“You are the other and the other is you.” (Giovanni) — No matter how spoken, the invitation to see wholeness is useful. It is the new story (or the remembered story) that is changing how we are in the world. I loved it in Portuguese (without the accents from my English keyboard): Voce e o outra; O outra e voce.
“There is no need for doubt. There is need for not knowing.” (Augusto) — Zing! I love the distinction. It says something about clarity and commitment of purpose. It says something about welcoming emergence.
“I try to never be busy, and always available.” (Augusto) — Again. Zing, zing! A call to not fill our calendars. A call to be open to what is emerging in front of us and that we are in relationship with. Nice.
“We are not speaking about not speaking. We are speaking about being in and with silence.” (Augusto) — OK, he was really on a roll. I just love the guy. There is a lot of wisdom in him that reminds me of the Bodhisattva in this video. Purposeful. And, the call to be with silence is for me about listening in different ways. It is about coming into relationship, deliberately, with some of what isn’t so loud in the world. Often overlooked.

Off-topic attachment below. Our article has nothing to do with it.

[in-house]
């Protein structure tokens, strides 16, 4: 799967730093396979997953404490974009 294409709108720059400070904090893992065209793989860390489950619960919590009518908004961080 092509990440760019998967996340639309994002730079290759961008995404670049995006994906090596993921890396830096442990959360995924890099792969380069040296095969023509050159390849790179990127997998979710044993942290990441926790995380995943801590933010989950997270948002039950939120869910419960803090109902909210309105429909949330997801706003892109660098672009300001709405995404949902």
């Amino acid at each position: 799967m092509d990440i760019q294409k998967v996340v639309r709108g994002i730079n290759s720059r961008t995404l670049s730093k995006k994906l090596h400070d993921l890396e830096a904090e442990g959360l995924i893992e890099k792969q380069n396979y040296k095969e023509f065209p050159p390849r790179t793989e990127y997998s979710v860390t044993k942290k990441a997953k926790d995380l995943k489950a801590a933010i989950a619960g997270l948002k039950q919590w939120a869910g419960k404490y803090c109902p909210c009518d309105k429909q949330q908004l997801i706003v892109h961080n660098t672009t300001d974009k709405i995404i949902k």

“Let it go.” — This can go back to so many people. Toke Moeller. Chris Corrigan. It is a commitment to welcoming self-organization to occur. It isn’t about lack of commitment. It is about an attitude of detachment.
“How do we protect the radical essence of the work without controlling it?” (Anaterra) — Yup, that is a good one. Ana is the kind of social activist that is so easy to love. She has fire. She has a softness in her. She guardians the edge that is so near the encampment of complacency.
Last gem is a good summary one, one more from Tamara. “At the end, it is human beings learning and playing together. That’s all.“
I so loved working and being with these people. With that kind of core, simplicity, it is so easy to be inspired. Thank you team, and friends in and around Sao Paulo.